It was shortly after BioShock first launched that I picked up a copy on Steam. As a veteran of PC shooters I was looking forward to a game with a bit more depth than the average shooter of the time, and dare I say with an actual story behind it. Things started well, I found the whole world of Rapture captivating and the mix of gun play and the games ‘magic powers’ of plasmids a unique twist on the usual FPS style.

Then I came to the first Big Daddy encounter, and died. Restarting at the last vita chamber I retraced my steps and faced again he lumbering hulk of the Big Daddy. And died again.

Then I came to the first Big Daddy encounter
and died.
This process continued for a good four or five attempts until, more by luck than anything, I defeated him and was able to move on. At least until the next encounter, when the process started again. My enjoyment of the game quickly diluted, and before long I had shelved the game into the growing ranks of my Steam library.

Over the next few years I would occasionally try out the game again but always stumble on the same step. In the meantime my wife managed to play through BioShock, BioShock 2 & even BioShock Infinite, whilst I still could only wonder at the twists and turns of the story behind Ryan and Fontaine. Who were they, what drove them to turn the promise of Rapture into the war torn, plasmid obsessed freakshow come ghost town I had witnessed?

So we come to 2014, nearly seven years after the games initial release and I started again, on XBOX 360, this time with everything set to as easy as possible. Nothing was going to get in the way of the story this time! And what a joy it was, to not struggle with battling the big ones, but still to have the fun challenge of navigating the once wondrous Rapture. Poking my nose into every situation I could, listening in to voices of the past and photographing my way to improved skills.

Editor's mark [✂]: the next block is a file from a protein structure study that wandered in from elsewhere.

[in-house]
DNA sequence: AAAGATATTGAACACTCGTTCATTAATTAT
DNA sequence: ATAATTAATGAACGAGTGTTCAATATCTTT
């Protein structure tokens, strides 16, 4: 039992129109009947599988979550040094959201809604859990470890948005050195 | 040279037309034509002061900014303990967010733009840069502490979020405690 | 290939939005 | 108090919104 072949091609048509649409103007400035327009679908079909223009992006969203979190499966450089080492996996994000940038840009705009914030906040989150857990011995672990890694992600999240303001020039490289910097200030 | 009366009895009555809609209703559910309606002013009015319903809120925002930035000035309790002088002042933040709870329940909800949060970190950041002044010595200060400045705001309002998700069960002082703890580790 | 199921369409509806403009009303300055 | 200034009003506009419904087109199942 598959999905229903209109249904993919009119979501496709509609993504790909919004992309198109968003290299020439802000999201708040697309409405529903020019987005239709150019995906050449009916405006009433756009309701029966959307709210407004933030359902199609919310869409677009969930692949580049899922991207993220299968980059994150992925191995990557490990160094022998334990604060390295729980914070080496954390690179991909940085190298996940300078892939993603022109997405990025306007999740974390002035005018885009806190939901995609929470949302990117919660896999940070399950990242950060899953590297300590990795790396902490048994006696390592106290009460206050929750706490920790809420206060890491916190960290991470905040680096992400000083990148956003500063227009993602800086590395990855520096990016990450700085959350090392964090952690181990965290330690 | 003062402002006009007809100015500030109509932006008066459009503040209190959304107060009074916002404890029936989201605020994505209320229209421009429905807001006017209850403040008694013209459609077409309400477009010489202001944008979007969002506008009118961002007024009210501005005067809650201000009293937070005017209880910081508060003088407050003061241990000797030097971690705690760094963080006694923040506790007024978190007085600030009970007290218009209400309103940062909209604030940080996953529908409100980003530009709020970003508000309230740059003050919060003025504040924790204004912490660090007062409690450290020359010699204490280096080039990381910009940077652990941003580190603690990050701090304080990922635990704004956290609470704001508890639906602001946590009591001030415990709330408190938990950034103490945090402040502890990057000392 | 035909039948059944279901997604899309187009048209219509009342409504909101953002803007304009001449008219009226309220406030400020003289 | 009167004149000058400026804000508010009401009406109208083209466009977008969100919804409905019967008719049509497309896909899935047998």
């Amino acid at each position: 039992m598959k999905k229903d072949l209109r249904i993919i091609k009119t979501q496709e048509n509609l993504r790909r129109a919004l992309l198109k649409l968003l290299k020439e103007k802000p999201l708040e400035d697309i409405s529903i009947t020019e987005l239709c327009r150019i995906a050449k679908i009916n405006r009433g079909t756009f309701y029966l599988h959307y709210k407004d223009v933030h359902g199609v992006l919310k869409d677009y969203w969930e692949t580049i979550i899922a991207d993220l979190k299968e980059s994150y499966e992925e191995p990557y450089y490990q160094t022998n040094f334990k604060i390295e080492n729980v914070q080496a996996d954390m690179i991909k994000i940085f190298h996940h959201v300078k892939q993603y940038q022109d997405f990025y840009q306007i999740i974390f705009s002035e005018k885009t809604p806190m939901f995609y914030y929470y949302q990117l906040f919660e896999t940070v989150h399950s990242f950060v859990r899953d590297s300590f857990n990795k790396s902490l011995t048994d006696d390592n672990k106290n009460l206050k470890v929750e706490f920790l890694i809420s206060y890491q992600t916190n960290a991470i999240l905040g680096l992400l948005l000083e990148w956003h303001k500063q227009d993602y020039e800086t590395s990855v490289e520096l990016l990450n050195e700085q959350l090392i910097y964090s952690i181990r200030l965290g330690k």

nothing was going to get in the way of the story
this time!
The big twist that lies within BioShock was somewhat known to me, being an avid listener of podcasts it was impossible to avoid after such a long period. But the knowing in no way lessened my enjoyment of living through the reveal, of understanding what had driven my character behind the scenes, and how complete the failure of Rapture was. I, like so many before, felt the ideal and then self-destruction of Rapture flow through me. Such promise of something greater brought down low by the same old problems of all civilizations. BioShock succeeds where all great games succeed for me. In telling it’s story not through cut scenes, but by environment. Through the dilapidation of what was once grand, through diaries of the inhabitants be they the great or the small, the process of true discovery. Of piecing together the tattered strands and reaching an understanding of what had happened on ones own terms. In these ways games will always out run movies and books, not by aping them.

Now I am freed to continue my adventures through both BioShock 2 and Infinite and their associated DLC packs. I feel as though a large weight has been lifted from my backlog of games, a behemoth of a failure in my gaming repertoire. Perhaps 2014 will turn out to be the year I actually break the back of my back catalogue!